Salacious Titles, Controversial Content, and Maintaining Credibility
I love to write headlines. Loud, in your face, attention grabbing headlines. But most of the time I don’t. It is rare that they fit the kind of content I like to write, and rarer that I can back up some screaming attention grabber like “Panda Bear Meat to Supplant Beef in 2012” with a story that actually merits that headline.
So the question is do you court controversy and link bait or do you avoid it?
I think the answer here is more subtle than bloggers often want it to be. Like many things you want to see this as a complex issue and there are times when it is valuable to go big and times when it is better to stay within yourself and write the post and headline that reflects a more modest approach.
Before I get too deep into this next section, I want to apologize for the obscene amount of blogger name dropping. I know all of these blogger names might be confusing to those new to blogging, but I think its worth laying out a little bit of a blogging landscape to understand how controversy has been used in the past and how its effected some established blogs.
This is a strategy that is often written about and I would like to bring you some of what has already been written on the subject of controversy and how it could effect your blog.
Arguments in Favor of Controversy
My friend Andrew Kolyvas has said of Controversy that “it solved (his) traffic problem.” And that working with controversial material is the “tactic that works above all others.” What he sees in the strategy is the possibility for:
- Quick spikes in traffic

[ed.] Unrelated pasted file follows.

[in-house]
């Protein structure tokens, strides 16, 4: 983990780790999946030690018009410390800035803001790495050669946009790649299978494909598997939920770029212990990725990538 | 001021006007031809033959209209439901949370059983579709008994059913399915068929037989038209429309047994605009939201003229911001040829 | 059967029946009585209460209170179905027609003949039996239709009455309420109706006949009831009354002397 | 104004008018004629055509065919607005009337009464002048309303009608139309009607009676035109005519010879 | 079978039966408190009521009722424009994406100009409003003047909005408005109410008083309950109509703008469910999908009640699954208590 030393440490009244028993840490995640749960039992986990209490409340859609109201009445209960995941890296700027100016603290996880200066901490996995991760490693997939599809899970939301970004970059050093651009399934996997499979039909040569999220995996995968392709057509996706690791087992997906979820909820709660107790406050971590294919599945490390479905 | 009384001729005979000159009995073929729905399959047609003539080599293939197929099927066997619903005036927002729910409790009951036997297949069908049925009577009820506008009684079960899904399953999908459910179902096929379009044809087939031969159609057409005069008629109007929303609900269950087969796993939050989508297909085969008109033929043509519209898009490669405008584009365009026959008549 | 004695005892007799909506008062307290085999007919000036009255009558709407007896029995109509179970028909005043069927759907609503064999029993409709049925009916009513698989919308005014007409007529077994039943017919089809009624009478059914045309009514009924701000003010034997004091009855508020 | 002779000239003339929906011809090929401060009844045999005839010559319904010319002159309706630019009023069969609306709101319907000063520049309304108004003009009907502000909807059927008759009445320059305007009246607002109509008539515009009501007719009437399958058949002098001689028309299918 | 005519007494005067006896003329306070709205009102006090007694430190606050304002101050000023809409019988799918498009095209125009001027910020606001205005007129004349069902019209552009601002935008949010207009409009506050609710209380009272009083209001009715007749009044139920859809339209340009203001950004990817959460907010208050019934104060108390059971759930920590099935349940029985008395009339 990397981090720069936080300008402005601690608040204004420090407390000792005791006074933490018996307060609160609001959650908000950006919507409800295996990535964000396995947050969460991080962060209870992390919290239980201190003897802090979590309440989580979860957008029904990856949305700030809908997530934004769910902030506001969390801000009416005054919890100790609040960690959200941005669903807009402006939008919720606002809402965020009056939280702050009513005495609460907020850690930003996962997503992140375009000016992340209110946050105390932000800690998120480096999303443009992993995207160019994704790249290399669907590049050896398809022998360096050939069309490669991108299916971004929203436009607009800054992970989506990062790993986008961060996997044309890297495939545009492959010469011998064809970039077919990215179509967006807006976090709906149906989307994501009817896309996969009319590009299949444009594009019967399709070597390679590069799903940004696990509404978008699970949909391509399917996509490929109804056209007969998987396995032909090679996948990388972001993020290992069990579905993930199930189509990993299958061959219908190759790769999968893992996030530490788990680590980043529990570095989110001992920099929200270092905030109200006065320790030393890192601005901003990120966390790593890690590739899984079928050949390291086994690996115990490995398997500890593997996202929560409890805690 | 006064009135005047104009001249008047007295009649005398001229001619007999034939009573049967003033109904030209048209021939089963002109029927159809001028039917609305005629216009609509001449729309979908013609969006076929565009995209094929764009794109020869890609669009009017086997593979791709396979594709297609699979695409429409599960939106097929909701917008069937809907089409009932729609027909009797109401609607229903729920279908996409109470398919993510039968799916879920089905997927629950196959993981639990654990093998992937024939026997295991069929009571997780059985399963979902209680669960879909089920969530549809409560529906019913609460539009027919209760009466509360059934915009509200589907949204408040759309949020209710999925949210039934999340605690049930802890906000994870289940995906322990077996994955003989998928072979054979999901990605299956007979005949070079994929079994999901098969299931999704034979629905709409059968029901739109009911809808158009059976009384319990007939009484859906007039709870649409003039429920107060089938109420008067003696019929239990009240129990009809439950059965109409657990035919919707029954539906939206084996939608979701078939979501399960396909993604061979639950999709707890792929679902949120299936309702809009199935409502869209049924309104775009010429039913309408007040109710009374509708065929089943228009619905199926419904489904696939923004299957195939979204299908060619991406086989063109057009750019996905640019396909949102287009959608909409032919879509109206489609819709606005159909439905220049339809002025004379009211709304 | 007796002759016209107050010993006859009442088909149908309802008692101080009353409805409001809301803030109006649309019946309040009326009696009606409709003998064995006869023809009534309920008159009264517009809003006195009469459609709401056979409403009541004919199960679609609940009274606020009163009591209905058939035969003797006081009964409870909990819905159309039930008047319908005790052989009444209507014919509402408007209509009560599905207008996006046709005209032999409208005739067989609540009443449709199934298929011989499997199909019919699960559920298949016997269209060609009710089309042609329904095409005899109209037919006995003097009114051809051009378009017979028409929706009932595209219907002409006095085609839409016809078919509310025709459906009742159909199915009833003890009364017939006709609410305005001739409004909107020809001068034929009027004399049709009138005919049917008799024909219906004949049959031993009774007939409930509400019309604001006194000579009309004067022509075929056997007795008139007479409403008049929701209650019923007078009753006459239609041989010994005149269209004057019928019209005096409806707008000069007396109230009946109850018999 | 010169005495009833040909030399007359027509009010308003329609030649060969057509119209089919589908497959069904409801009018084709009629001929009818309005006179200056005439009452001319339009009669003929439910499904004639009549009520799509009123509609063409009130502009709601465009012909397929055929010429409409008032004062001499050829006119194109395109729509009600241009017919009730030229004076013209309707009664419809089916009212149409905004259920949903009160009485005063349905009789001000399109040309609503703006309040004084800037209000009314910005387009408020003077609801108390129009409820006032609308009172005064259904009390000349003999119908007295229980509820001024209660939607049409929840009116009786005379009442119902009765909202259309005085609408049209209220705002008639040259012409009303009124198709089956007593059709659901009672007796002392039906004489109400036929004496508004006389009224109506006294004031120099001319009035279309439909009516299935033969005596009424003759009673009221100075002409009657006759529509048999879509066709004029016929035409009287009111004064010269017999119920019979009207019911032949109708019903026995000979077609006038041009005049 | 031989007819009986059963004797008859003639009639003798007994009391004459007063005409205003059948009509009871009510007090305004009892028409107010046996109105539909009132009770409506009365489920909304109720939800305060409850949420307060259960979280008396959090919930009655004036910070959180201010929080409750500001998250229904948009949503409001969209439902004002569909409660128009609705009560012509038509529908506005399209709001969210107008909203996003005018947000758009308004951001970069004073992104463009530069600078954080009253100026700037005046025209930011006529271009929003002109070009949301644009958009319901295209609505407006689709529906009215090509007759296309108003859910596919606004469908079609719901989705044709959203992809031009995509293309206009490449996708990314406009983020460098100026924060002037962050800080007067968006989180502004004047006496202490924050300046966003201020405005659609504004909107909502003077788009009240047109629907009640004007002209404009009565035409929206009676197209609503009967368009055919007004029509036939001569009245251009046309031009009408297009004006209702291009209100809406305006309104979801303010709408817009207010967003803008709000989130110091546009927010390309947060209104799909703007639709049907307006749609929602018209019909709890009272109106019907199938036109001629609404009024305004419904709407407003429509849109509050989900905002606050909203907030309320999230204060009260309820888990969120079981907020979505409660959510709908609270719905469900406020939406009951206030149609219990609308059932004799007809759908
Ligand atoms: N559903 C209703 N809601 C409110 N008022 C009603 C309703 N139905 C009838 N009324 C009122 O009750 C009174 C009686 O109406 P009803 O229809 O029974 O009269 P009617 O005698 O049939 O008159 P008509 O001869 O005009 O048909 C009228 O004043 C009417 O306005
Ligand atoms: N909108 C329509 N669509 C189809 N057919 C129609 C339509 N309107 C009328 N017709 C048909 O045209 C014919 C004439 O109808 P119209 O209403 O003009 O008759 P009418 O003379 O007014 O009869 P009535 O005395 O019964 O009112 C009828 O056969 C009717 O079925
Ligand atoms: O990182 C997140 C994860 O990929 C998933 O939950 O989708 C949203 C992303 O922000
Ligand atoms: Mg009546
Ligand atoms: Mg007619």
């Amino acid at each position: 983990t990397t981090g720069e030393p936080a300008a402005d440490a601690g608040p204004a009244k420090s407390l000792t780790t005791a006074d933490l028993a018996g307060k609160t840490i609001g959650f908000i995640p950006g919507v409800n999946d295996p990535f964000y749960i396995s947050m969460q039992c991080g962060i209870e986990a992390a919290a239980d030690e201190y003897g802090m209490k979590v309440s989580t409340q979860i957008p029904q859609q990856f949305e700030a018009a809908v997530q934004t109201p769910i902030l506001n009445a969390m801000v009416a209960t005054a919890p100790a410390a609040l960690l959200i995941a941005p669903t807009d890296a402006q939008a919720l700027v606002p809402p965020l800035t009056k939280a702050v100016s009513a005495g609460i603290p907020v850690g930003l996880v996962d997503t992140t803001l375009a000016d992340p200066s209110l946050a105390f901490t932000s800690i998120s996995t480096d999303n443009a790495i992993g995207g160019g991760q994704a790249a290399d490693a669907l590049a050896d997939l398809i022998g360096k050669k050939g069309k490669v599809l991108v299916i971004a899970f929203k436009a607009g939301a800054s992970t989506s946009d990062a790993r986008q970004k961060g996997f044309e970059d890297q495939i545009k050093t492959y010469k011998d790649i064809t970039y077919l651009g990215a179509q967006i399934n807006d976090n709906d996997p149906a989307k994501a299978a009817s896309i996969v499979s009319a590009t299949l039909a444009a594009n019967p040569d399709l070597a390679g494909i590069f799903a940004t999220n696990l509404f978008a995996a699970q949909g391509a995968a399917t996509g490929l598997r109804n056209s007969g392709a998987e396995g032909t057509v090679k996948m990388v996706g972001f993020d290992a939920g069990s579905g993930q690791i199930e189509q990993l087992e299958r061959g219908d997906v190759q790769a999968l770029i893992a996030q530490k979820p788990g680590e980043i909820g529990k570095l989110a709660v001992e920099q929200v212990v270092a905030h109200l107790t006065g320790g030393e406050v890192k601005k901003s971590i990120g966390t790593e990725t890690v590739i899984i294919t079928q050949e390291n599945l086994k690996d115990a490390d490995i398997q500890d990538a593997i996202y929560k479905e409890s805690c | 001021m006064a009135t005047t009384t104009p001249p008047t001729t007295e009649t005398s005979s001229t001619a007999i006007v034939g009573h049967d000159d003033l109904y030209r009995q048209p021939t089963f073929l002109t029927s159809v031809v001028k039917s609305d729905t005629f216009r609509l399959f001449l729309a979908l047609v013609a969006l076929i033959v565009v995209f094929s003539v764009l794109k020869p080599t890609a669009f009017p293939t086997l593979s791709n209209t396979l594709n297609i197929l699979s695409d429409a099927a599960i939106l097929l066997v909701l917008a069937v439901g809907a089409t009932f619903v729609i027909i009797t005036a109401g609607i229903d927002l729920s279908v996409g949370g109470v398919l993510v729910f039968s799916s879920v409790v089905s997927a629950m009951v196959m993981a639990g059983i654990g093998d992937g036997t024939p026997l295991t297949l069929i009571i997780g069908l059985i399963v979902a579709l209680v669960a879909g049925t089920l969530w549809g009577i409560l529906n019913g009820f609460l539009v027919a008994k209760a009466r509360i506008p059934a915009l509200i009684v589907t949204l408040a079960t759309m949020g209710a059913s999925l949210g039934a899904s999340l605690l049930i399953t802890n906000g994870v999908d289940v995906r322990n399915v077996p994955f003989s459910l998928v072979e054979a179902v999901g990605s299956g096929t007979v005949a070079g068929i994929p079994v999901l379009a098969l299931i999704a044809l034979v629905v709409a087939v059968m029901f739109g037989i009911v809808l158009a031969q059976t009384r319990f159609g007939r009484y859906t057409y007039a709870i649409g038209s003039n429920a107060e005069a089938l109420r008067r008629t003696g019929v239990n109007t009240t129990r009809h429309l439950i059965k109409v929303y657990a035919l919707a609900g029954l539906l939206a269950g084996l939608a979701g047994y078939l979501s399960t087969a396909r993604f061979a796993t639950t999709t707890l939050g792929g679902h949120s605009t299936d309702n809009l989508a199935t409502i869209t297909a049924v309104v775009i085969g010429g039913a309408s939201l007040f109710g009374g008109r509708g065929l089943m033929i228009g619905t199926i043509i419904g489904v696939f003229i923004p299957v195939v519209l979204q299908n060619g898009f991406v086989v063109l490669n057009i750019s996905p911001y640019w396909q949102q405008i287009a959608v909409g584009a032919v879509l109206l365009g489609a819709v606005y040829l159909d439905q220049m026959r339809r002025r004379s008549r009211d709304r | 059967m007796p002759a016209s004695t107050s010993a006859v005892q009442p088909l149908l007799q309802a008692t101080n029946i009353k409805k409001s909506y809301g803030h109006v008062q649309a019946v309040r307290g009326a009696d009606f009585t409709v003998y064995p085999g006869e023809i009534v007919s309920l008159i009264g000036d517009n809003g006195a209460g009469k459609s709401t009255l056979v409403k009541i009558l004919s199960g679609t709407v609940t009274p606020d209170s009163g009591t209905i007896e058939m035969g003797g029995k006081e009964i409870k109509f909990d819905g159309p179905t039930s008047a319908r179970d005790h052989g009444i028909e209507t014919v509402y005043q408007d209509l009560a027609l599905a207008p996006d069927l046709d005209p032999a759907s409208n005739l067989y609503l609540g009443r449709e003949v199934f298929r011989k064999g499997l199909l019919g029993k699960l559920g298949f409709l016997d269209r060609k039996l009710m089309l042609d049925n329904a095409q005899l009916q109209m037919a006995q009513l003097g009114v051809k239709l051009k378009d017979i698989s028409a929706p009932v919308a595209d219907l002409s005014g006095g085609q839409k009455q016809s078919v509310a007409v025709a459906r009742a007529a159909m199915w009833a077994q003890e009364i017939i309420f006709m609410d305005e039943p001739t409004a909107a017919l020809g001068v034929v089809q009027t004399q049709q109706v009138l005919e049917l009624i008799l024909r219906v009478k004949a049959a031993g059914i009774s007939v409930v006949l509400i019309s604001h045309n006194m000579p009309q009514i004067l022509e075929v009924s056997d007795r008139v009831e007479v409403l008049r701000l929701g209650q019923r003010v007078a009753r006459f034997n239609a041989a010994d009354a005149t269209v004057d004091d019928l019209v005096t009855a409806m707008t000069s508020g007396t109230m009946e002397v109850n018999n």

- Link Love (if you get people talking the will want to site what they are talking about)
Most bloggers whether they are entrepreneurs, looking to make money from ads need readers to make money, even those who blog for fun don’t want the work they have done to go unnoticed. One sure fire strategy to being noticed is to say things that cause a stir. Penelope Trunk, a much more successful blogger than myself, has parlayed controversial blog post, like this one, into appearances on CNN.
This is a strategy whose results shouldn’t be ignored
I was inspired to write this article by Seth Godin who makes a great argument about how articles with racy headlines and tweets that beg for clicks can be counter productive. To me the basic argument against boils down to weighing your short term goals against your long term goals.
As Darren Rowse from Problogger has often emphasized blogging is not a short term practice. It takes work and time to establish readers and gain the credibility that come from being a successful blogger.
Anytime you write something you have to think not only about how popular that idea or post is going to be but also how it fits into your online presence over all. If you write a really popular blog post but its misleading and it torpedos your credibility you may lose more than you stand to gain.
How you choose to approach controversy seems to me to be an important and personal choice. Not every blogger can or should be Tucker Max at the same time I don’t want people to self-censor and avoid opportunities for their writing. As a blogger I would evaluate the importance or relevance of controversy on a case by case basis.
In other words before you break the rules try and figure out what the rules are. Once you know how the game is played then figure out whether or not to play by them.
A Final Word on Puppy Violence
Don’t do it